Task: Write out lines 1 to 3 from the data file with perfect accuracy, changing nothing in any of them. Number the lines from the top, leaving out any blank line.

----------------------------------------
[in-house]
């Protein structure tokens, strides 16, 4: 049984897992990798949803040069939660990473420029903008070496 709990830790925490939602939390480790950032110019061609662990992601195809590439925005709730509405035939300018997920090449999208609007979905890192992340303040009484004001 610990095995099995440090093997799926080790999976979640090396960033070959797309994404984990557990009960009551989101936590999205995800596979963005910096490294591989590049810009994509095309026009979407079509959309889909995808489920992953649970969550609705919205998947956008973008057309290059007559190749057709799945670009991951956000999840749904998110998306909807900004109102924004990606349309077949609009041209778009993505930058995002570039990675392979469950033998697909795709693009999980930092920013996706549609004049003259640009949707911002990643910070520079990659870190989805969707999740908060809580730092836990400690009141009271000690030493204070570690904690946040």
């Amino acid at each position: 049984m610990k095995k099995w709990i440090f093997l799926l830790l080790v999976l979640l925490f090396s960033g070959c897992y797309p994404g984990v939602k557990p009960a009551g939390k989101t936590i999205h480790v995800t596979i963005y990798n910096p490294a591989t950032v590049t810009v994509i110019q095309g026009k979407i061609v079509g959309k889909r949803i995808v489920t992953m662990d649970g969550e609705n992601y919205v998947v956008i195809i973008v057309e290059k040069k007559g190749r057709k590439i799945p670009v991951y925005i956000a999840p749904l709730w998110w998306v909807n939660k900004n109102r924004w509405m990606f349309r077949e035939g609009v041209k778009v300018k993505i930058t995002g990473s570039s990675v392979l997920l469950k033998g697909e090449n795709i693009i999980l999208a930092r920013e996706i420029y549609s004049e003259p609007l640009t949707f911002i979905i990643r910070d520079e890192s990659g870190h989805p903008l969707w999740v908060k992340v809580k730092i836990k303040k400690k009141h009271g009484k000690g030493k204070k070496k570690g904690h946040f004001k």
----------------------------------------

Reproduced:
[in-house]
């Protein structure tokens, strides 16, 4: 049984897992990798949803040069939660990473420029903008070496 709990830790925490939602939390480790950032110019061609662990992601195809590439925005709730509405035939300018997920090449999208609007979905890192992340303040009484004001 610990095995099995440090093997799926080790999976979640090396960033070959797309994404984990557990009960009551989101936590999205995800596979963005910096490294591989590049810009994509095309026009979407079509959309889909995808489920992953649970969550609705919205998947956008973008057309290059007559190749057709799945670009991951956000999840749904998110998306909807900004109102924004990606349309077949609009041209778009993505930058995002570039990675392979469950033998697909795709693009999980930092920013996706549609004049003259640009949707911002990643910070520079990659870190989805969707999740908060809580730092836990400690009141009271000690030493204070570690904690946040």
């Amino acid at each position: 049984m610990k095995k099995w709990i440090f093997l799926l830790l080790v999976l979640l925490f090396s960033g070959c897992y797309p994404g984990v939602k557990p009960a009551g939390k989101t936590i999205h480790v995800t596979i963005y990798n910096p490294a591989t950032v590049t810009v994509i110019q095309g026009k979407i061609v079509g959309k889909r949803i995808v489920t992953m662990d649970g969550e609705n992601y919205v998947v956008i195809i973008v057309e290059k040069k007559g190749r057709k590439i799945p670009v991951y925005i956000a999840p749904l709730w998110w998306v909807n939660k900004n109102r924004w509405m990606f349309r077949e035939g609009v041209k778009v300018k993505i930058t995002g990473s570039s990675v392979l997920l469950k033998g697909e090449n795709i693009i999980l999208a930092r920013e996706i420029y549609s004049e003259p609007l640009t949707f911002i979905i990643r910070d520079e890192s990659g870190h989805p903008l969707w999740v908060k992340v809580k730092i836990k303040k400690k009141h009271g009484k000690g030493k204070k070496k570690g904690h946040f004001k």